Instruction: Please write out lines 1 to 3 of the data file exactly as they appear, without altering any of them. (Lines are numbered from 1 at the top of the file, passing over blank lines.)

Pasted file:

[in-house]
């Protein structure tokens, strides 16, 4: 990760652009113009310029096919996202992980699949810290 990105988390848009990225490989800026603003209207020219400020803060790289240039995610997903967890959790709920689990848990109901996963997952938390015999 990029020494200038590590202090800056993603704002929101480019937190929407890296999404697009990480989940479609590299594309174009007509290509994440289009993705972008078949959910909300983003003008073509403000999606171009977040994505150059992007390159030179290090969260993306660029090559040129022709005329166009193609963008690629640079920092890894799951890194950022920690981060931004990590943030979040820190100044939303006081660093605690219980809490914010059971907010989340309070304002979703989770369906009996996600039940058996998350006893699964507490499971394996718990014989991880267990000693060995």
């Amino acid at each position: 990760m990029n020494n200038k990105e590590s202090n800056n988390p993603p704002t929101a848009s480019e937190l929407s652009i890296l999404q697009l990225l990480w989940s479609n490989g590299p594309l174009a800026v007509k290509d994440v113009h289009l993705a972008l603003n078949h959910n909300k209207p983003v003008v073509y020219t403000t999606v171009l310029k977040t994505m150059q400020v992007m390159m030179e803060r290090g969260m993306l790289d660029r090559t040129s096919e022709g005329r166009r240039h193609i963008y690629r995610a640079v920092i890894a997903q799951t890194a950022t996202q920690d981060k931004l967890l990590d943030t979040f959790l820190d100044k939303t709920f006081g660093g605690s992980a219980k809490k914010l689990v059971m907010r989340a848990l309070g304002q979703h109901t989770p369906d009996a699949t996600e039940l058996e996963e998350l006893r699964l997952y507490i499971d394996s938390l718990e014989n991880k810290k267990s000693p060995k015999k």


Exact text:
[in-house]
């Protein structure tokens, strides 16, 4: 990760652009113009310029096919996202992980699949810290 990105988390848009990225490989800026603003209207020219400020803060790289240039995610997903967890959790709920689990848990109901996963997952938390015999 990029020494200038590590202090800056993603704002929101480019937190929407890296999404697009990480989940479609590299594309174009007509290509994440289009993705972008078949959910909300983003003008073509403000999606171009977040994505150059992007390159030179290090969260993306660029090559040129022709005329166009193609963008690629640079920092890894799951890194950022920690981060931004990590943030979040820190100044939303006081660093605690219980809490914010059971907010989340309070304002979703989770369906009996996600039940058996998350006893699964507490499971394996718990014989991880267990000693060995």
């Amino acid at each position: 990760m990029n020494n200038k990105e590590s202090n800056n988390p993603p704002t929101a848009s480019e937190l929407s652009i890296l999404q697009l990225l990480w989940s479609n490989g590299p594309l174009a800026v007509k290509d994440v113009h289009l993705a972008l603003n078949h959910n909300k209207p983003v003008v073509y020219t403000t999606v171009l310029k977040t994505m150059q400020v992007m390159m030179e803060r290090g969260m993306l790289d660029r090559t040129s096919e022709g005329r166009r240039h193609i963008y690629r995610a640079v920092i890894a997903q799951t890194a950022t996202q920690d981060k931004l967890l990590d943030t979040f959790l820190d100044k939303t709920f006081g660093g605690s992980a219980k809490k914010l689990v059971m907010r989340a848990l309070g304002q979703h109901t989770p369906d009996a699949t996600e039940l058996e996963e998350l006893r699964l997952y507490i499971d394996s938390l718990e014989n991880k810290k267990s000693p060995k015999k």